Crashing Open Houses– what Deepak Chopra never taught you.
November 21st, 2007 → Leave a comment
So on my way out of San Francisco Sunday, literally, on the way to the airport, my parents and I decide to check out some open houses in our neighborhood.
Because if I’m going to be an Indiana slumlord, property mogul, or even the owner of my own studio sized condo in 29 Palms– I need to start learning more about what people are selling and how.
We looked at three houses, all in the Sunset District, all selling for way too much money. There was a tiny house up the block from us that was over $1million. It was small and the owners hadn’t even cleared their stuff out from inside. It was pretty unappealing because their stuff didn’t really make me feel like I was in a million dollar house. Then we went to a house down the block that was almost 900k, and that one was nicer, because the bathrooms and kitchen was remodeled and it was all emptied out of stuff.
Then we went down the block to a house that had been completely renovated from the ground up and was selling for $1.5 Million. It was gorgeous. The ceilings went to the sky, marble everywhere, everything was new. But probably not smart of the owner to create the most expensive house on the block as evidenced by how the house has been on the market for 11 months.
This $1.5 Mill house had enlisted the services of a “Home Staging” company. Companies that strategically place furniture, acoutrements, and place settings in your empty home so that prospective buyers walk in and immediately imagine the narrative they will live in the house. In this 1.5 Million dollar house, the stager had placed selected cookbooks like “Fine Dining of San Francisco” open to a recipe for a heart shaped chocolate cake on the counter. She placed beds with velvet headboards and thick fluffy silk bedsheets. Perfectly antiqued Chinese trunks.
She had place fine Japanese table settings. Two settings. Perhaps for a young financially established couple. Who’d just gotten married.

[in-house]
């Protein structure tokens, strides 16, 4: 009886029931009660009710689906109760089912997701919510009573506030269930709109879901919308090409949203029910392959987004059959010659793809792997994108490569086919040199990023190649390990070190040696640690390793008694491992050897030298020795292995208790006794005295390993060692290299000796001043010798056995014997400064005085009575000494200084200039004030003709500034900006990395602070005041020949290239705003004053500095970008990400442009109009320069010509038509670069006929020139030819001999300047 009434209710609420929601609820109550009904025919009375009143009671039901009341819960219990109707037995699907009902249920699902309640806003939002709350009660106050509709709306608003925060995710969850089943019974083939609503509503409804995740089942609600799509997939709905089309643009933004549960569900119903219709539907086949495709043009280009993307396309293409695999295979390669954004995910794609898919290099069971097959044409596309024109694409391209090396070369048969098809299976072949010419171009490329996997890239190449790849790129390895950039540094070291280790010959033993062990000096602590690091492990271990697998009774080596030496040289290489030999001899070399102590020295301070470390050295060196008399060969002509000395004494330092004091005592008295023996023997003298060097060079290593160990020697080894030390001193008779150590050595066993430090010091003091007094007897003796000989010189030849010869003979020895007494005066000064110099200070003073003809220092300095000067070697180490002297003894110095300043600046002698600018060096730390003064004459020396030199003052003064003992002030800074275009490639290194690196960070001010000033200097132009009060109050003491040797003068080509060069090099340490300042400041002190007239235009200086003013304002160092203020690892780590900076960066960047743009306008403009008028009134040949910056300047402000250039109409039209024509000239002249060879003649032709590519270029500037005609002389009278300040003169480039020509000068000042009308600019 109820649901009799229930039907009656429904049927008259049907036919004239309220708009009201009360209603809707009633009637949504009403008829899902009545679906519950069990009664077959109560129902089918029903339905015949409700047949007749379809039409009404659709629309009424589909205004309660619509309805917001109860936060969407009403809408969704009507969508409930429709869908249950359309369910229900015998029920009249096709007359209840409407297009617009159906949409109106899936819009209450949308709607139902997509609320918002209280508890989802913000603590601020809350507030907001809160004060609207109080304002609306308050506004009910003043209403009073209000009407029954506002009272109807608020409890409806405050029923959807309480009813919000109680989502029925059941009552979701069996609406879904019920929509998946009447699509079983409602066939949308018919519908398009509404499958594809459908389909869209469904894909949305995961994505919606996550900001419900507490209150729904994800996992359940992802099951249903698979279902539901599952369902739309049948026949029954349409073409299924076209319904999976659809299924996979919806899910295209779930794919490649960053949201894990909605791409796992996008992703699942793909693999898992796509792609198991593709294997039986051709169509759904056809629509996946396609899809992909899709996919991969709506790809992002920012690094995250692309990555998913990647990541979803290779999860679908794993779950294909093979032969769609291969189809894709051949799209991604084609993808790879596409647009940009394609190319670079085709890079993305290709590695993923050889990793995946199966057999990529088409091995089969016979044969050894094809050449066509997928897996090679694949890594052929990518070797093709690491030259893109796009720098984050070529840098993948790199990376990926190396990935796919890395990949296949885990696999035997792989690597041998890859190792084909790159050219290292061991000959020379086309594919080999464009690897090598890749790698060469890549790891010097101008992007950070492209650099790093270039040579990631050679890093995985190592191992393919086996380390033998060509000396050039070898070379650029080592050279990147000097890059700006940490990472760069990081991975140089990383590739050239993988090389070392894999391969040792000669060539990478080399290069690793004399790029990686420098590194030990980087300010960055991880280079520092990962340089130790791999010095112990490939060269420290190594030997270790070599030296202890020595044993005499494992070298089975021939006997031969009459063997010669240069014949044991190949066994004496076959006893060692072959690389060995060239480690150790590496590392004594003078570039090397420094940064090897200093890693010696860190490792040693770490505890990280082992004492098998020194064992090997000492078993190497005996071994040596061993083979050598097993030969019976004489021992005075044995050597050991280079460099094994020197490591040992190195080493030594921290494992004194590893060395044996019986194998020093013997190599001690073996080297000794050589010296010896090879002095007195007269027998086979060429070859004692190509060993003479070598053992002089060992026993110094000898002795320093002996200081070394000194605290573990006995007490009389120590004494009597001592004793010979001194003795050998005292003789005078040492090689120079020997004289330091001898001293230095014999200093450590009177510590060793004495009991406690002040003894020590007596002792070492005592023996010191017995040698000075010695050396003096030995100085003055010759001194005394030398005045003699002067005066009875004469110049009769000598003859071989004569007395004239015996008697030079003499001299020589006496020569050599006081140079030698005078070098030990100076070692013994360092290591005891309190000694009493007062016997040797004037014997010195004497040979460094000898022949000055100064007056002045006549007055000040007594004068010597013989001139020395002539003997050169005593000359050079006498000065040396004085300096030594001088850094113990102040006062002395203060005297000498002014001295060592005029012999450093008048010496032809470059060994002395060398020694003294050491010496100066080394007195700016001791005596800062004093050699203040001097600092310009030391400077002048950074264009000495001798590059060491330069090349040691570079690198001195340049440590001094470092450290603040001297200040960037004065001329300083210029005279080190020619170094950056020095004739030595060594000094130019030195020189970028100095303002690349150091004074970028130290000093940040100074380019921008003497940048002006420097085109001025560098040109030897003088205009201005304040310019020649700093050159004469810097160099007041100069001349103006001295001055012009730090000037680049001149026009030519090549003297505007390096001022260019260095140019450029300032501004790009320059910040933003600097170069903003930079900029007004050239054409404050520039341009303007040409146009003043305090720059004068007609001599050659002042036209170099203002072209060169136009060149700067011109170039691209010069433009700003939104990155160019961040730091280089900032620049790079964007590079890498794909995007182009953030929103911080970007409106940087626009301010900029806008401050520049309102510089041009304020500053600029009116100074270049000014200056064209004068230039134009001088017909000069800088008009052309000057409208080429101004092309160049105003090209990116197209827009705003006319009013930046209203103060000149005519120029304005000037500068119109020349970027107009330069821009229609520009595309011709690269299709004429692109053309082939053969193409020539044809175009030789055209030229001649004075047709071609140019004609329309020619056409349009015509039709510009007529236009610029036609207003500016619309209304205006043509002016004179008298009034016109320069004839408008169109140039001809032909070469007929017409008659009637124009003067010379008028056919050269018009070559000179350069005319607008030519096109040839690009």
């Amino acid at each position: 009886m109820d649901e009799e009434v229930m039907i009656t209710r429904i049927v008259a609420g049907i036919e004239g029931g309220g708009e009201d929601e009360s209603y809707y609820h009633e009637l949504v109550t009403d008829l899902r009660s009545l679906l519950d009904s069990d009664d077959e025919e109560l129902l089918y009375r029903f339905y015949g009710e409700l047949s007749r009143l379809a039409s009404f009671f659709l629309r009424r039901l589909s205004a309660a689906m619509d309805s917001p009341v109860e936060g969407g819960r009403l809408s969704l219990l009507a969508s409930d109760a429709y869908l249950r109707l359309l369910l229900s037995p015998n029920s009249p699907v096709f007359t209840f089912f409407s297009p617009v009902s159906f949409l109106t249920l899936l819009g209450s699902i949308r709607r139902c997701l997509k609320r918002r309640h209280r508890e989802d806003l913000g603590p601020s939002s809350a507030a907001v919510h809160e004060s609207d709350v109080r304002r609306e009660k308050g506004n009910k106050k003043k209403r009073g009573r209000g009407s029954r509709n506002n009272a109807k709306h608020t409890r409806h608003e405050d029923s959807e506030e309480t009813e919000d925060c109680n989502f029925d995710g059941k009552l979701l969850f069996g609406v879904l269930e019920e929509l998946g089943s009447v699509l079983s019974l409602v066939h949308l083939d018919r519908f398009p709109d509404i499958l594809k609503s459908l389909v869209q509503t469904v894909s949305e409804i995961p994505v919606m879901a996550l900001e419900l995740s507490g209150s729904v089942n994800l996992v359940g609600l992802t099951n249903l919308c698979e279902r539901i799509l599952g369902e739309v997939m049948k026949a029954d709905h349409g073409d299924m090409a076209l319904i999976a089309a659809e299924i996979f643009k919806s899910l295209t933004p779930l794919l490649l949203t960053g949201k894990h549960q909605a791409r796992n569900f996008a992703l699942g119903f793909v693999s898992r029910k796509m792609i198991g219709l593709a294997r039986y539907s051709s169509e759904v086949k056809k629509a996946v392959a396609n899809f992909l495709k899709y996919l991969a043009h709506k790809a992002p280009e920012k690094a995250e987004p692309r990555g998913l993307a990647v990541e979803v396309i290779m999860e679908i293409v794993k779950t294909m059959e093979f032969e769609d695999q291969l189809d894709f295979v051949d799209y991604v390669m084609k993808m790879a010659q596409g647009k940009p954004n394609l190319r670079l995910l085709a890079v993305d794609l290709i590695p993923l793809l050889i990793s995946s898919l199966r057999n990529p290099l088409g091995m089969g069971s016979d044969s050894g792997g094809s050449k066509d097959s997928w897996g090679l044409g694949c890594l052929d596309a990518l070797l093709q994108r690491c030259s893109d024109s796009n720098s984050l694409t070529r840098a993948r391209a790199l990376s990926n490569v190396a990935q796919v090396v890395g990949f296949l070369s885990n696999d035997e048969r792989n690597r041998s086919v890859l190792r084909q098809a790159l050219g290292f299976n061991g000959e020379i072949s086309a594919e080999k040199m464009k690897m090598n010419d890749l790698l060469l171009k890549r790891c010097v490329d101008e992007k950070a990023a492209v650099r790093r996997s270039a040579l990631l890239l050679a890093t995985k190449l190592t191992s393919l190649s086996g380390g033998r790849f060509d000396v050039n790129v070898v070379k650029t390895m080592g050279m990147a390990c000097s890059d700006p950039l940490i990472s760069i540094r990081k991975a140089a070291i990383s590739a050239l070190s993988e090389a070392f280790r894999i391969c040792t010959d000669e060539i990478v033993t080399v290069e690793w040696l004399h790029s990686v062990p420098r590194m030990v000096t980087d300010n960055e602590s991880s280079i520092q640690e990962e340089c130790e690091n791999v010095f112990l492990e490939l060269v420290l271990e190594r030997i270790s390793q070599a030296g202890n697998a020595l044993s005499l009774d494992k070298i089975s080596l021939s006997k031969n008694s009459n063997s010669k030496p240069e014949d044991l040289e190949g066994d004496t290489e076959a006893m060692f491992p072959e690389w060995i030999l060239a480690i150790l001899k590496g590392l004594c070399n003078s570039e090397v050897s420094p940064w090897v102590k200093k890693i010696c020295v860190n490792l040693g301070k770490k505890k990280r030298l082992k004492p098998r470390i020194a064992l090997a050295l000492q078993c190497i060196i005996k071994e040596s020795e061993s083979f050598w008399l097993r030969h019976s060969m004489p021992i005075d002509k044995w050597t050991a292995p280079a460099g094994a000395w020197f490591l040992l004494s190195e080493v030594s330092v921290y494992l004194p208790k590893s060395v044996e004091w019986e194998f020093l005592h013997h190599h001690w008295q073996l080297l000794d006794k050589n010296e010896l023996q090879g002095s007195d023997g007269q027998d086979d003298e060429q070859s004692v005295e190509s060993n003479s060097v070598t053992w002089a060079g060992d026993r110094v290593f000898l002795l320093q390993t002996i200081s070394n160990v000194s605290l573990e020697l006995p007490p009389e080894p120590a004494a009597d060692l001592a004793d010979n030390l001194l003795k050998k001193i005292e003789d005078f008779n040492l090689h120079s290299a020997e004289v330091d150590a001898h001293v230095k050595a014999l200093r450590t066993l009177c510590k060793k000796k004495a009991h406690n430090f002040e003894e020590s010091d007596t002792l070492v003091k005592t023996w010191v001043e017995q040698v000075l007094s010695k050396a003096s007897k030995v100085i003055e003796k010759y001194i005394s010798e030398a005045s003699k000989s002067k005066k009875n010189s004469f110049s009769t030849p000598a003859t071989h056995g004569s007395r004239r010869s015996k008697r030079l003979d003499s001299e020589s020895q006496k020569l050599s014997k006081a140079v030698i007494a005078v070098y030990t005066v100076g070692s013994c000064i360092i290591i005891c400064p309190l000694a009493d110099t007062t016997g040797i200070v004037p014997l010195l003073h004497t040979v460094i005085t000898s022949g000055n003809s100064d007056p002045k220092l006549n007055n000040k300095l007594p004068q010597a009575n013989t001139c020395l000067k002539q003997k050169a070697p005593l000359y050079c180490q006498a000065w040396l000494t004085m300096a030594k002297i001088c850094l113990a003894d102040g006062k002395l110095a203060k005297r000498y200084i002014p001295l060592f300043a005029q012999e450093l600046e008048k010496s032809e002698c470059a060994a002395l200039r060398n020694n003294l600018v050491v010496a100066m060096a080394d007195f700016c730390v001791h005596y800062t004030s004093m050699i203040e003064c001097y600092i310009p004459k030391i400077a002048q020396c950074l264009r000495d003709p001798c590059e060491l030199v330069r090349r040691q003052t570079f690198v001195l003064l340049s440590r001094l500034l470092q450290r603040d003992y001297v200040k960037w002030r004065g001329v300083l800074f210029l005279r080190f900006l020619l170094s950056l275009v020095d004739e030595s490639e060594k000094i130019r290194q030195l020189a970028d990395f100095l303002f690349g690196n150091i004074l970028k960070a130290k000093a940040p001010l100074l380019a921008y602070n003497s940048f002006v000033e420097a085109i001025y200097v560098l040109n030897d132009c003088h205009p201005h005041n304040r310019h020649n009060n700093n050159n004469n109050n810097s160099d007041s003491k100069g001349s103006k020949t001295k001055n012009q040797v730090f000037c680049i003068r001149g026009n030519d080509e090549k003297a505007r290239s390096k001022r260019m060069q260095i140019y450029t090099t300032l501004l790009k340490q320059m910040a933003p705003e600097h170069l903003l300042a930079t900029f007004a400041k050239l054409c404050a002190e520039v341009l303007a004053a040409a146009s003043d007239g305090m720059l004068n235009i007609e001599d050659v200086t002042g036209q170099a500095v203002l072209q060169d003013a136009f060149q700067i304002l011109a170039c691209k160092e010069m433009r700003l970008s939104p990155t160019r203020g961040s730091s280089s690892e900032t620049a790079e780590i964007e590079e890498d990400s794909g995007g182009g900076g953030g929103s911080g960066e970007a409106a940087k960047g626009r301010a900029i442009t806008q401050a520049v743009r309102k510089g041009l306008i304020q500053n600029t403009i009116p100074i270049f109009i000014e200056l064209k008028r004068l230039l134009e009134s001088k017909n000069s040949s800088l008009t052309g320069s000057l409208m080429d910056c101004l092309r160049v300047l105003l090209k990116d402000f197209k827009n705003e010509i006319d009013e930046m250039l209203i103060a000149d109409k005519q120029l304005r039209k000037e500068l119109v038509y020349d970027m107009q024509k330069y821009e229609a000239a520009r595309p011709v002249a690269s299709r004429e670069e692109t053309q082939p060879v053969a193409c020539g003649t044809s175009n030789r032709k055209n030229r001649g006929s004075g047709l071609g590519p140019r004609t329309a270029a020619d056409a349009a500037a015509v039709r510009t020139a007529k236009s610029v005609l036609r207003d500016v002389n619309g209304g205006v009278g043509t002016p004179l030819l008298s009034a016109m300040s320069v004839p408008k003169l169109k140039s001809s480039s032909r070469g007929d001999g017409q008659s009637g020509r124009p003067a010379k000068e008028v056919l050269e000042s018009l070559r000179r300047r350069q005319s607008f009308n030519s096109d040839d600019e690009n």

I was awed by it. This empty house, with just enough suggestions for me to see my life there. Like wicker vases placed in the stairwell with random branches placed inside and a chair comfy to the paper read from.
I had no idea that these services existed. As a theater artist, this concept of “home staging” is so intriguing. Kind of like when you go to a play and are sitting in the audience looking at the set before the show begins. Already you imagine what’s going to happen. You anticipate entrances, characters, conflict. Or sometimes, you don’t anticipate conflict. Sometimes the set gives no indication that anything could ever go wrong.
That’s what a good home stager does, they create a set where nothing could ever go wrong.
I’m walking around this “staged” 1.5 million dollar house imagining parties I will host, the novels I will write in the room that overlooks the avenues, and the dozens of suitors I will turn away (because I’m a million bucks baby). I imagine waving goodbye to my artist friends who I’ve just had over for tea and conversation.
Here I am in this home that I am not close, even with all the help in the world or with game show winnings, could ever afford, and yet I become so excited by possibility. Suddenly, I feel inspired to throw out the crap that’s been building up in my apartment for years, to make more aggressive steps towards changing my life.
So here’s my idea. In the next year, as I learn more and more about adult things like buying property, Roth IRAs, and that kind of grown-up crap that I’ve been so anti-establishment to ever look at seriously before– I’m also going to go to open houses. In all sorts of neighborhoods that I can’t afford. I want to go to homes in Malibu and Brentwood that have been “staged,” tell realtors that I’m looking in the $2-10 million dollar range, and sit there in these perfect houses and imagine the narrative for the rest of my life and then makes steps to get there.
Who’s coming with me to the open house?
(Oh f*ck you, you know this visualization shit works.)